The market continued to remain range-bound this week, with the S&P 500 remaining in a 20-point range and closing out the week just 15 points lower on the week.
The Nasdaq 100 was only off 11 points and remains just off the all-time high from last month. The Russell 2000 has the worst week, ending Friday with the lowest close in more than two weeks.
The VIX spent much of the week down around 13, but closed out the week at 13.48. The VXST, the short term Volatility Index ended at 11.47, showing less short term volatility expectation.
Our traders started the week with an overall neutral view and their combined view again proved to be right.
A friend was telling me that he is going on vacation and would like the peace of mind of having protection for his stock portfolio. We discussed various ways of buying puts for some portfolio insurance and the cheapest way for him to get that protection.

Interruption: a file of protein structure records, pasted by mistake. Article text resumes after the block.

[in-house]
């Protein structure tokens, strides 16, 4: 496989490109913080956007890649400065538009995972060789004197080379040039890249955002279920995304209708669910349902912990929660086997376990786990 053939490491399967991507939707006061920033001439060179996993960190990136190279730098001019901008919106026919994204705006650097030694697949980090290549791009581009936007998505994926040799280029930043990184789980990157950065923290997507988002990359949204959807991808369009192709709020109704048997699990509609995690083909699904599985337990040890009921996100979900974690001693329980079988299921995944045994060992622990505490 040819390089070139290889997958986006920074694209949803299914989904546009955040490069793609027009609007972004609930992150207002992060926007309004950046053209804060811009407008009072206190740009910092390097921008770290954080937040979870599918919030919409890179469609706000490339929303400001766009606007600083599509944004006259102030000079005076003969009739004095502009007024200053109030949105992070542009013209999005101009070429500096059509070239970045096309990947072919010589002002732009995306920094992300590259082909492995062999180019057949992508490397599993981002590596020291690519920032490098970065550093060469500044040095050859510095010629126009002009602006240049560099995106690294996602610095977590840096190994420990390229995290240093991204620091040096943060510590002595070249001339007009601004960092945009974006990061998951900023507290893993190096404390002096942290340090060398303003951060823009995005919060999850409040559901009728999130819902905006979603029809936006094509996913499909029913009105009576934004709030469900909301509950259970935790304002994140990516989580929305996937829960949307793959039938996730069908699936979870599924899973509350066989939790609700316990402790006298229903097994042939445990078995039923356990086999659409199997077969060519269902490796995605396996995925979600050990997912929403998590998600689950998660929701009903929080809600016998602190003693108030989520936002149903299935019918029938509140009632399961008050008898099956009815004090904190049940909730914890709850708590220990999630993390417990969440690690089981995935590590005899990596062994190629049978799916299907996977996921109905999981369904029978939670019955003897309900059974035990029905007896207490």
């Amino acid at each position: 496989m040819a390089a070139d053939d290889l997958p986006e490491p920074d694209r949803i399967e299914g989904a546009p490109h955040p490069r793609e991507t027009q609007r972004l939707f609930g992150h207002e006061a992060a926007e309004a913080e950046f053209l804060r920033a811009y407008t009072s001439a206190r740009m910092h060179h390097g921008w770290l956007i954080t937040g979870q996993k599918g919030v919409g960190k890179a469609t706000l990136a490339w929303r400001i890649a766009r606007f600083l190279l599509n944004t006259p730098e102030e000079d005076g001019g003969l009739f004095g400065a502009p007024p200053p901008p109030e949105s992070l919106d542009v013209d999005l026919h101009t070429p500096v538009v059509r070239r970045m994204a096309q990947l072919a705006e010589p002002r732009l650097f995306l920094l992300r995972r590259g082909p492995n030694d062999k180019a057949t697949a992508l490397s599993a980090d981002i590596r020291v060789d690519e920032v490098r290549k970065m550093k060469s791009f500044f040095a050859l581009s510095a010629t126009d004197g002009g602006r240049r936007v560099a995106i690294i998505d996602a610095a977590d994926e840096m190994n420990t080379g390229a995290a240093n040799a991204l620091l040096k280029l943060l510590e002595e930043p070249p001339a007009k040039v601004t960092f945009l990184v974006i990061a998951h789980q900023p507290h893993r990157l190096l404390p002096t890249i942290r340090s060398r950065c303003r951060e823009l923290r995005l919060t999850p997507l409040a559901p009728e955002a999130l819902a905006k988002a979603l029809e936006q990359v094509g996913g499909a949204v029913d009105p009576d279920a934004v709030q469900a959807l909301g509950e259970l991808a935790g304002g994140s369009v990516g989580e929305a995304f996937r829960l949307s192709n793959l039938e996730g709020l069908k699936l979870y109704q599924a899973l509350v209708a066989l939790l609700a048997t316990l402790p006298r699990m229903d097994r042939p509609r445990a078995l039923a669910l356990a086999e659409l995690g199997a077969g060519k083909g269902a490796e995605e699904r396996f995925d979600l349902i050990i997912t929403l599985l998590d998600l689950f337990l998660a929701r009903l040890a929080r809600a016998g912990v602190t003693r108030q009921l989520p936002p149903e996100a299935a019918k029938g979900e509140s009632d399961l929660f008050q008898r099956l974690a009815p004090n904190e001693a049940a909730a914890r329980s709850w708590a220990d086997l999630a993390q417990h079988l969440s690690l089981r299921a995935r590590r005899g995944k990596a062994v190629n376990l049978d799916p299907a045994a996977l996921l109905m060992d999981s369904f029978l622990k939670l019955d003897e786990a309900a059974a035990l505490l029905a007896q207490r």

But talking to him further, we decided that his best bet was to sell his stocks, move to cash and buy some calls and call spreads to replace some of his upside exposure. The reason for this is option skew. For ETFs like the SPY or QQQ and for most equities, out of the money calls have lower implied volatility, and therefore a lower relative cost then out of the money puts. So while you get similar exposure with long calls as you do with puts against long stock, the former option is almost always a better value.
As I mentioned, one of the advantages of being a smaller retail trader is that you actually get to move to cash and be nimble in the way that big institutional traders can’t.
Coming Up Next:
Join John F. Carter and Raghee Horner to discover how traders with over 50 years combined experience are preparing to take advantage of the upcoming election chaos.